Time-Saving Strategies for Evaluating Student Writing
Praise students for what they have done well. Pointing out strengths is more effective than pointing out weaknesses. Hillocks notes the “great deal of evidence that teacher comments in and of themselves have no effect on student writing except when they are focused on how well the students have accomplished the main point of the assignment and provide further feedback on matters which have already been taught and reinforced.”
Paul Deiderich concluded from his own research on teacher commentary and student motivation that “noticing and praising whatever a student does well improves writing more than any kind or amount of correction of what he/she does badly, and that is especially important for the less able writers who need all the encouragement they can get.”
Some suggestions for commenting on student writing include:
- Focus comments on higher-order concerns—ideas, development, organization, focus.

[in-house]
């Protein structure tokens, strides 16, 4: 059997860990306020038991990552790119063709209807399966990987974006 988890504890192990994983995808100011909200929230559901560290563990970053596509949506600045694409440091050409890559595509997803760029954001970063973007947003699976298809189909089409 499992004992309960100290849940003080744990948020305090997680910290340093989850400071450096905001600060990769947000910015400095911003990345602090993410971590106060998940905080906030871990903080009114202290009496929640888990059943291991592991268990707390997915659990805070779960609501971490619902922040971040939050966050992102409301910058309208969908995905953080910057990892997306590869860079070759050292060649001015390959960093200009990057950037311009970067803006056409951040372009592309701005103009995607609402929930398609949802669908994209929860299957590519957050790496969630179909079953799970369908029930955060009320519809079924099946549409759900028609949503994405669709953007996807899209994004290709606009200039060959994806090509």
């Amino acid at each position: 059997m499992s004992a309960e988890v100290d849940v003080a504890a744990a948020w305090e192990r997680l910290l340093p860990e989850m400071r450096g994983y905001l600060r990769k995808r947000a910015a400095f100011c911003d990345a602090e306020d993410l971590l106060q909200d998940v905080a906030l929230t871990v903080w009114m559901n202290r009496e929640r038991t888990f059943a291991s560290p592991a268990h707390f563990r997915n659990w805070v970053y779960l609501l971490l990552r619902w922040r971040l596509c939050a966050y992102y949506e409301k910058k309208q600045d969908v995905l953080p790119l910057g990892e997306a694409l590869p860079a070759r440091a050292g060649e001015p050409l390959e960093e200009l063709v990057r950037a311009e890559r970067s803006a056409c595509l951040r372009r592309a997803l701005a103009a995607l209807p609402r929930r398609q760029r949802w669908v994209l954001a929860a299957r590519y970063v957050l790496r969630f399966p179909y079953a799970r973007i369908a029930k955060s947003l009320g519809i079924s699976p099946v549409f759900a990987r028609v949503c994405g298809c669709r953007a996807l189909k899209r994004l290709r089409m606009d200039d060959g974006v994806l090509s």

- Limit comments on higher-order concerns to one, two, or three major changes you’d like to see.
- Avoid (or limit) marking grammatical and mechanical errors
- Engage in “minimal marking.”
- Identify patterns.
- Mark grammatical and mechanical errors in one paragraph only.
Adapted from: Jackson, R. (n.d.) Time-Saving Strategies for Evaluating Student Writing. Retrieved May 9, 2009, from Texas State University Resources for Teaching Web site: http://www.liberalarts.txstate.edu/faculty/resources-nominations/timesavingstrategies.html
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